’90s NOSTALGIA: LET’S ARGUE ABOUT THE BEST METAL ALBUMS OF THE DECADE
“The ’90s were a challenging decade for metal,” opens Loudwire writer Joe Robinson. You got that right! ’90s nostalgia hasn’t firmly set in for metal yet; Limp Bizkit’s new record tanked, less people are interested in Korn than ever, and some of the more credible ’90s acts from Europe never even stopped to take a drink of water. But that hasn’t stopped Loudwire from publishing a “Top 11 Metal Albums of the ’90s” list. For once, I think this topic is quite ripe for list-making given metal’s widespread unpopularity during the decade. Sure, decades themselves are artificial constructs with which musical trends don’t neatly align (hair metal was still huge in ’90 and ’91 and the true stuff was already filtering back in by the end), but they do provide convenient language for discourse, much like metal sub-genres aren’t always perfect but give us some kind of approximation of what a band sounds like.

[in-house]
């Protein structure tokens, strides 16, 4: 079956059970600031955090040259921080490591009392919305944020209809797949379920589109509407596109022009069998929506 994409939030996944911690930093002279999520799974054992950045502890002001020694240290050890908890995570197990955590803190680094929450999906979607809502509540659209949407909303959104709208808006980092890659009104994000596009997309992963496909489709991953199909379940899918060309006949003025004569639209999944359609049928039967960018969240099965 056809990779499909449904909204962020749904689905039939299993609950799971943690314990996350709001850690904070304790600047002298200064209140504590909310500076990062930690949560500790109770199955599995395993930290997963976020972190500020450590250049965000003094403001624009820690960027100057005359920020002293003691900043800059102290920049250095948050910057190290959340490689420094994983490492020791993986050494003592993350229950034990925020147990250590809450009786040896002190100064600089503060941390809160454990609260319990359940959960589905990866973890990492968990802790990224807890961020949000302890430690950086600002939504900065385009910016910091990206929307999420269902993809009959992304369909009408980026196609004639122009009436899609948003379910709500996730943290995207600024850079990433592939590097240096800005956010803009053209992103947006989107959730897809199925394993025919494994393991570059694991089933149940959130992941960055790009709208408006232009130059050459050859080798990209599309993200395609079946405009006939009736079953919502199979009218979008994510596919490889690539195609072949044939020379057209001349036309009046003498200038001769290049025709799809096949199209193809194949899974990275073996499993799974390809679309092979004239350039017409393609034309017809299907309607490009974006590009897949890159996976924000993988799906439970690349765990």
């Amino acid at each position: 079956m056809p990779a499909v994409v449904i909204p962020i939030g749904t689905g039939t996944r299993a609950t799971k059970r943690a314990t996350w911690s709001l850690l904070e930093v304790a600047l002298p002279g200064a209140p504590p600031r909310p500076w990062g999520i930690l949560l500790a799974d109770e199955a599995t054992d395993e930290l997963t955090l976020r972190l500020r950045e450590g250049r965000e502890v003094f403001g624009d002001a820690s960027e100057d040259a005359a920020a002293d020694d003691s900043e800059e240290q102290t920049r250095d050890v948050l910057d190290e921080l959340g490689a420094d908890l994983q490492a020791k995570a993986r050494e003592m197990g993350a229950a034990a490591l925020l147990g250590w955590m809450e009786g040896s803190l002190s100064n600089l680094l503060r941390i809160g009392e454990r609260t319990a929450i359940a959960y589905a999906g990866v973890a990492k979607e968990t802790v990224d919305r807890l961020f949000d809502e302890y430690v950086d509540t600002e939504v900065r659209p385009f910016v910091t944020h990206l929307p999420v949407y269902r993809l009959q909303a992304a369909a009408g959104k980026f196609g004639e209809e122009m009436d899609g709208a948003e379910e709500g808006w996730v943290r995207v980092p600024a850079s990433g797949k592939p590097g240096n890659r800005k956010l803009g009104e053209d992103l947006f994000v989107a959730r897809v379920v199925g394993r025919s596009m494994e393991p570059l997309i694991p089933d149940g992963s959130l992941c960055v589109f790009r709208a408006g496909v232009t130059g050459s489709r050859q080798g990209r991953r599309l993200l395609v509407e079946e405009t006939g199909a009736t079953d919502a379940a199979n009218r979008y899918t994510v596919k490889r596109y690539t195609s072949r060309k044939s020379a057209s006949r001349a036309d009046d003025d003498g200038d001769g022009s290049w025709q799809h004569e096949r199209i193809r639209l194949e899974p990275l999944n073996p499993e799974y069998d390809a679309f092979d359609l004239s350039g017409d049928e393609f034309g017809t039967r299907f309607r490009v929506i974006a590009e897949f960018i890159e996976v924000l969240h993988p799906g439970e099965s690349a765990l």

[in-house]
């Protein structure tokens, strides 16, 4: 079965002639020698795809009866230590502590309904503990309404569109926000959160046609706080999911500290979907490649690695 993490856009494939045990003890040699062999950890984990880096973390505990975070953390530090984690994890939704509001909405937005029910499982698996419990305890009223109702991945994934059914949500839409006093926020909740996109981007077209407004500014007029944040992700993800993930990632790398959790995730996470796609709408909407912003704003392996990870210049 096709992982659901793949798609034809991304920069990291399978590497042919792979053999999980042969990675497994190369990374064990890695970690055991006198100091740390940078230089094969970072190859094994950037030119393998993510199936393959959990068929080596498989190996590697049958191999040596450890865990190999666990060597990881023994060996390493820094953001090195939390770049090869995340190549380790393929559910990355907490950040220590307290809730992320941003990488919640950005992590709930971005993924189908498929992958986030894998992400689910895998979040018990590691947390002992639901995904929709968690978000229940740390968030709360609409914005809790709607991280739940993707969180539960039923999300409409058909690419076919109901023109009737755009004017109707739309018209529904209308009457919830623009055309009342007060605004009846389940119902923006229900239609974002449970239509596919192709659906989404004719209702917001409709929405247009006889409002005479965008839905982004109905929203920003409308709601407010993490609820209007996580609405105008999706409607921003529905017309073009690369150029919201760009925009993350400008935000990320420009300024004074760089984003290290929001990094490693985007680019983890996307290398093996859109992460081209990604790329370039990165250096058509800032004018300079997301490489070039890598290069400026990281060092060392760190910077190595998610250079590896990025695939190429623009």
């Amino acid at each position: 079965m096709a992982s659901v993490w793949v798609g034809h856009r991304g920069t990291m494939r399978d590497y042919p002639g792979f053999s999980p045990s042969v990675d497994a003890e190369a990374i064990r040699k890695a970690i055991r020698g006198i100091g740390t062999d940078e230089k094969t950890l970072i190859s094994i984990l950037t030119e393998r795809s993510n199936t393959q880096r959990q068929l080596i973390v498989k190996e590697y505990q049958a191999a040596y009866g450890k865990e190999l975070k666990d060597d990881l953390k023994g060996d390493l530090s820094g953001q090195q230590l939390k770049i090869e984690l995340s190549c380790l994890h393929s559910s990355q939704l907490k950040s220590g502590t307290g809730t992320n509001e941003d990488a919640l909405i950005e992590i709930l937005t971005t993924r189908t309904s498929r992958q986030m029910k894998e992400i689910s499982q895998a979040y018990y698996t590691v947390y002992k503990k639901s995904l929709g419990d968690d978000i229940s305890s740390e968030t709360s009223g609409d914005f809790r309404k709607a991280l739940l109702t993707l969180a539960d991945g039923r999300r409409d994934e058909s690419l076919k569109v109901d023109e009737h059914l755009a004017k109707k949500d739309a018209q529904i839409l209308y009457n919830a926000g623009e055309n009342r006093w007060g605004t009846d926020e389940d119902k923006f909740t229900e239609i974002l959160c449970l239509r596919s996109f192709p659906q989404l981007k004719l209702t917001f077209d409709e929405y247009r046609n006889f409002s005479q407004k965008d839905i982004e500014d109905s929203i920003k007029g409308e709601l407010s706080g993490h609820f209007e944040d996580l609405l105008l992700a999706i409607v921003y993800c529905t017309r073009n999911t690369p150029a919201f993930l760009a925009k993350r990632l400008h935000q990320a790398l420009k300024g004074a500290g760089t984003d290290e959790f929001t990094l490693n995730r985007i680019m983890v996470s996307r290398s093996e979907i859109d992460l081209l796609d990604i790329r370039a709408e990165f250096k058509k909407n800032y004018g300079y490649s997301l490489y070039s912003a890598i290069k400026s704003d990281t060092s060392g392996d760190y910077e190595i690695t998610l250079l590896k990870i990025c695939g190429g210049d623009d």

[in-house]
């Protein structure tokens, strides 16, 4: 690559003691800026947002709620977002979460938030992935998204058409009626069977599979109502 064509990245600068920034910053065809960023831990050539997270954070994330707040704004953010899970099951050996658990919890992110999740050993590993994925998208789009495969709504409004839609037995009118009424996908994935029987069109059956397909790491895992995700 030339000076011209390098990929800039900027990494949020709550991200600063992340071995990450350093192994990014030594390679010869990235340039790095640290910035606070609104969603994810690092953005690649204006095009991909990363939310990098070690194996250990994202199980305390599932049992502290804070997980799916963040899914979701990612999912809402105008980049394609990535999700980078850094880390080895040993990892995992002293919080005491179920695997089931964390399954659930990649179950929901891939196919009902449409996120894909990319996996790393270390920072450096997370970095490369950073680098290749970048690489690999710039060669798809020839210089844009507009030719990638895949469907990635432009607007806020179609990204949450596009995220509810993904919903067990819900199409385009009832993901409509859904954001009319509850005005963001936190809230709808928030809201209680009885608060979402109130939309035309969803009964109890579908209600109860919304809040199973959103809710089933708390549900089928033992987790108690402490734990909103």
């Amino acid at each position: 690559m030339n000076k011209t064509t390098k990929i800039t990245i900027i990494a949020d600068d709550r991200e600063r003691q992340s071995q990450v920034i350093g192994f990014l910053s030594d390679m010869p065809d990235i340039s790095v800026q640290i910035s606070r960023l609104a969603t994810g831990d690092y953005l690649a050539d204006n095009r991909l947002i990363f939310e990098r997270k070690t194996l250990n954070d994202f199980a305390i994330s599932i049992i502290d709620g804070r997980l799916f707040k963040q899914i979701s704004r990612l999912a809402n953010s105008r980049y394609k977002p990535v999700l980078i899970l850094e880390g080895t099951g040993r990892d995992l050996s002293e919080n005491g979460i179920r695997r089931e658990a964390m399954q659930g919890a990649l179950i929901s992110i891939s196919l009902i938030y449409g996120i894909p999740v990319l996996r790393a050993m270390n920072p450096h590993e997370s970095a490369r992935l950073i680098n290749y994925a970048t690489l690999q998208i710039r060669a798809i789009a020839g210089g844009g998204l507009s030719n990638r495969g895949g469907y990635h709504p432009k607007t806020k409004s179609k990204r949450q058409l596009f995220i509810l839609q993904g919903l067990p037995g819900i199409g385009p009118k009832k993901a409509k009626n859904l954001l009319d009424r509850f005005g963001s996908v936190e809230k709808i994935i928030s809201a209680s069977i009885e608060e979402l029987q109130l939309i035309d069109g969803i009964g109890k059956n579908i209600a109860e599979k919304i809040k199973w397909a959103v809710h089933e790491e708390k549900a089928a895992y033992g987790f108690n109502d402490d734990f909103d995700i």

Loudwire’s list is actually pretty solid; it’s hard to argue that any of these albums shouldn’t be included on a best-of-the-’90s metal list, and I love the inclusion of Alice in Chains and Tool. I could do without Korn’s debut, but I know it was important to a lot of people and it certainly left its mark on the metal landscape. I have a hard time believing Anthrax’s Persistence of Time would’ve appeared on this list had the band not just released a new album. The list completely omits European bands, and I think In Flames’ The Jester Race, Whoracle or Colony — any one of ’em — deserve a nod for all the impact they had on metal to come. For that matter, how about At the Gates? Or Refused’s Shape of Punk to Come? And what ’90s metal list is complete without Nevermore or Iced Earth, two bands that essentially flied in the face of “cool” and held up giant middle fingers?
But whatevs… it’s a list, and therefore cannot be perfect. Go check it out here, then come back here with your arguin’ pants on and tell us what you think the comments.
Thanks: Andrew Robbins